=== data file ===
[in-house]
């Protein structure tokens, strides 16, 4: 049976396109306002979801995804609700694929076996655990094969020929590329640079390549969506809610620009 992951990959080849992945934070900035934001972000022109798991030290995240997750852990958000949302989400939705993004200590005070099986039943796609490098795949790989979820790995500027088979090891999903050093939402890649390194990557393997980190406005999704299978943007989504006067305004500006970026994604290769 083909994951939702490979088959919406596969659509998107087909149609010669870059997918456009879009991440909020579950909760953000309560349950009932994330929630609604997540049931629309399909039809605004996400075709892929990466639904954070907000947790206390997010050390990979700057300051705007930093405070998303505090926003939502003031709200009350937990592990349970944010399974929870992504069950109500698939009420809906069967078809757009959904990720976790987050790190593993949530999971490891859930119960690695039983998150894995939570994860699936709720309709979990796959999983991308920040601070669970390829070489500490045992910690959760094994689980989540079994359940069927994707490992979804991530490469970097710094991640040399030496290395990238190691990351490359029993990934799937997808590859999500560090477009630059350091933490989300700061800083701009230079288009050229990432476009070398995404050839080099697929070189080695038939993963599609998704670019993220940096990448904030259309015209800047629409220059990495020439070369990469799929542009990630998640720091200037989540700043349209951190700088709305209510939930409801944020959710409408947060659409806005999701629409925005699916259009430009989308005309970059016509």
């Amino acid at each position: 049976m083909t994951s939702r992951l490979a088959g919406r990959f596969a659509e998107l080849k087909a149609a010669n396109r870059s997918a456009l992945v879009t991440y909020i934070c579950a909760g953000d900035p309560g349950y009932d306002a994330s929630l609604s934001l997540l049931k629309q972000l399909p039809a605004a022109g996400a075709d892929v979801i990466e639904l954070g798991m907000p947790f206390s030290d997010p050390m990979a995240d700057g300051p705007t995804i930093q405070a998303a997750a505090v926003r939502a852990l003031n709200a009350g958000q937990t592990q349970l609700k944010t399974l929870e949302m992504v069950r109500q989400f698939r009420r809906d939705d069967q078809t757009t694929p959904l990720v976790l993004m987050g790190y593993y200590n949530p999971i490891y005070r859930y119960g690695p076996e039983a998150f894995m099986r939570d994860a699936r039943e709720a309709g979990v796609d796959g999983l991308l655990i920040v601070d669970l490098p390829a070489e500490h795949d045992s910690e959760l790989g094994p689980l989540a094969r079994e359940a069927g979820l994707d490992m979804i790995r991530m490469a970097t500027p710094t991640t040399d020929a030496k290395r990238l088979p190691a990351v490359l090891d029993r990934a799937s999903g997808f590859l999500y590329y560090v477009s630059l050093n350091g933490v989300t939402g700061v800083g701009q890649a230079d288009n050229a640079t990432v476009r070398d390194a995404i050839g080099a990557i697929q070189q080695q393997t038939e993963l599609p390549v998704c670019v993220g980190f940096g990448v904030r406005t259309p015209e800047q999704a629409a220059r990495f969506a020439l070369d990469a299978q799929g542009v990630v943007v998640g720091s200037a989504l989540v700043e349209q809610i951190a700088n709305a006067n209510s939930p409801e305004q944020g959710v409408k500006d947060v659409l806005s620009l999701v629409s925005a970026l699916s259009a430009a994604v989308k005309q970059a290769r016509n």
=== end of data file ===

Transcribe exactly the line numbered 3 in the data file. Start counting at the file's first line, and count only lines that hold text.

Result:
């Amino acid at each position: 049976m083909t994951s939702r992951l490979a088959g919406r990959f596969a659509e998107l080849k087909a149609a010669n396109r870059s997918a456009l992945v879009t991440y909020i934070c579950a909760g953000d900035p309560g349950y009932d306002a994330s929630l609604s934001l997540l049931k629309q972000l399909p039809a605004a022109g996400a075709d892929v979801i990466e639904l954070g798991m907000p947790f206390s030290d997010p050390m990979a995240d700057g300051p705007t995804i930093q405070a998303a997750a505090v926003r939502a852990l003031n709200a009350g958000q937990t592990q349970l609700k944010t399974l929870e949302m992504v069950r109500q989400f698939r009420r809906d939705d069967q078809t757009t694929p959904l990720v976790l993004m987050g790190y593993y200590n949530p999971i490891y005070r859930y119960g690695p076996e039983a998150f894995m099986r939570d994860a699936r039943e709720a309709g979990v796609d796959g999983l991308l655990i920040v601070d669970l490098p390829a070489e500490h795949d045992s910690e959760l790989g094994p689980l989540a094969r079994e359940a069927g979820l994707d490992m979804i790995r991530m490469a970097t500027p710094t991640t040399d020929a030496k290395r990238l088979p190691a990351v490359l090891d029993r990934a799937s999903g997808f590859l999500y590329y560090v477009s630059l050093n350091g933490v989300t939402g700061v800083g701009q890649a230079d288009n050229a640079t990432v476009r070398d390194a995404i050839g080099a990557i697929q070189q080695q393997t038939e993963l599609p390549v998704c670019v993220g980190f940096g990448v904030r406005t259309p015209e800047q999704a629409a220059r990495f969506a020439l070369d990469a299978q799929g542009v990630v943007v998640g720091s200037a989504l989540v700043e349209q809610i951190a700088n709305a006067n209510s939930p409801e305004q944020g959710v409408k500006d947060v659409l806005s620009l999701v629409s925005a970026l699916s259009a430009a994604v989308k005309q970059a290769r016509n």